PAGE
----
3-To what extent did varying the size of the majority and its unanimity affect the experimental results?

                “The instructed majority occasionally reports correctly in order to reduce the possibility that the naïve will suspect collusion against him”. In varying the size of the majority, the experiment is giving the subject the impression that the experiment is indeed credible to believe that it is about people’s visual judgment. Moreover, the experimenter arranged the real subject to be the next to the last person to announce his answer so that he would hear most of the confederates’ incorrect responses before giving his own. Apparently, people conform maybe because they don’t trust their own judgment enough, they want to be liked by the group and maybe because they believe the group is better informed than they are. In the unanimity, it was been discovered that when a person was confronted with a single individual who contradicted his answers, he swayed a little but still continue to answer independently and correctly in all the trials. But as the number of the oppositions was increasing, the level of pressure is also increasing.  Apparently when he finds himself in the minority and when he finds himself isolated to the answers of the others, he will also likely to conform.

    4- What distinction does Asch draw between consensus and conformity?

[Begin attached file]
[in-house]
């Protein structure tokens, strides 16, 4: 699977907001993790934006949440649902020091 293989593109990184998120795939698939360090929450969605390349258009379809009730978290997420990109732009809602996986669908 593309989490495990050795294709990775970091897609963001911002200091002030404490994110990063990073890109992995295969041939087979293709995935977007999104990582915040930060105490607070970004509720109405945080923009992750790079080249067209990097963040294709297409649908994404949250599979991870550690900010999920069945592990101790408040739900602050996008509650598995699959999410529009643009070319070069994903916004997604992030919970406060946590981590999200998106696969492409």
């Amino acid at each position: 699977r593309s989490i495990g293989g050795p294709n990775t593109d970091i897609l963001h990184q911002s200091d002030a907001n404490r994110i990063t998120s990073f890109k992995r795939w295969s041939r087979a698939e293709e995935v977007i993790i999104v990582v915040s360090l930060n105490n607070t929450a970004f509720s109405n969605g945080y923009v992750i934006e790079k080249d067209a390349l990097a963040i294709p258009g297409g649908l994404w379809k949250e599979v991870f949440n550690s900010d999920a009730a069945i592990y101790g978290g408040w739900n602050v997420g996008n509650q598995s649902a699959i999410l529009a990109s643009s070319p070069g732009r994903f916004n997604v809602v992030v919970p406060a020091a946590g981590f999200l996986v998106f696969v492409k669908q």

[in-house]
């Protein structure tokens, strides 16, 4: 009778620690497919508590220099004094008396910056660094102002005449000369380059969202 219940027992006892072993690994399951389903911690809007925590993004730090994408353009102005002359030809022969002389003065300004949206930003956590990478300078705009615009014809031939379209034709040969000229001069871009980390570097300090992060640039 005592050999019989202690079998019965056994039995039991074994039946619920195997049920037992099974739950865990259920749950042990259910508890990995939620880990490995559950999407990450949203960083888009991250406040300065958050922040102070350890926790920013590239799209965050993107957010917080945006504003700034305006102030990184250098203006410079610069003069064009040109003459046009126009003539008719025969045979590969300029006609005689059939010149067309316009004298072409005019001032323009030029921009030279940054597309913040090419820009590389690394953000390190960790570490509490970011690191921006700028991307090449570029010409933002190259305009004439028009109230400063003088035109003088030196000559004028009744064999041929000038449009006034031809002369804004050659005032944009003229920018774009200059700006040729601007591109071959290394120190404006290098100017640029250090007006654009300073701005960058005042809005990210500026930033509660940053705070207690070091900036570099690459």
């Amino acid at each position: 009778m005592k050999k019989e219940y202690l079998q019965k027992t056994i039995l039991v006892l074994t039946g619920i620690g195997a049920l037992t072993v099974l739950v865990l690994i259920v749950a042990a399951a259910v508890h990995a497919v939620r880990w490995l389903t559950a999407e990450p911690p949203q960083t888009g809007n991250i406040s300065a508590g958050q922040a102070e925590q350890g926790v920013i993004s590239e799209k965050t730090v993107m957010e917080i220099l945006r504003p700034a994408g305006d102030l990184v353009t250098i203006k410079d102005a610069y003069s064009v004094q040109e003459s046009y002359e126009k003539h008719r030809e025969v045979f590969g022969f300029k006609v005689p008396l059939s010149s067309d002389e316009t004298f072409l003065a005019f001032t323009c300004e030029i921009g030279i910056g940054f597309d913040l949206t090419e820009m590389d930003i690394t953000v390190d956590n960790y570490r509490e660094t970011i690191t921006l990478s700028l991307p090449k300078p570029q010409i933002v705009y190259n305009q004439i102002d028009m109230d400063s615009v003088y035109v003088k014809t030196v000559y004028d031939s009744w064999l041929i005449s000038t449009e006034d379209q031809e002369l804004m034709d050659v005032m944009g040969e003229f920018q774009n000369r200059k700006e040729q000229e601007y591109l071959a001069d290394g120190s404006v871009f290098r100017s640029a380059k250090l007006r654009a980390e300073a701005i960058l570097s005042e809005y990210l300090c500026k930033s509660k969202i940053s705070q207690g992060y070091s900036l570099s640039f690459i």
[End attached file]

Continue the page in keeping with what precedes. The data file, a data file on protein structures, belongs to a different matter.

Consensus for the writer involves collaboration, that is a mutual agreement among the members of a given group or community. Consensus is therefore a collective thought from the independent minds of the members of the society. “Each individual should contribute independently out of his own experience and insight”. From those independent insights and ideas, members of the given community will make a general agreement in terms of decision making for the welfare and well being of the members of the society. Thus consensus by Asch has been put on the affirmative and positive light.

    However, conformity pollutes the individual’s sense of independence in terms of thinking and feeling. As rational beings who have been given free will, the power of thinking and feeling must be exercised. Most of the time it is not healthy that people’s behaviors are influenced by other people since not other people’s behavior is always right and correct. One must exercise his or her own identity, judgment and standards even if it may threaten one’s sense of security within a group.

     Work Cited:

    Asch, Solomon E. Opinions and Social Pressure. Retrieved on 23, March 2009 from


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    Suggestibility: Analysis of Asch’s Experiment. (2016, Aug 10). Retrieved from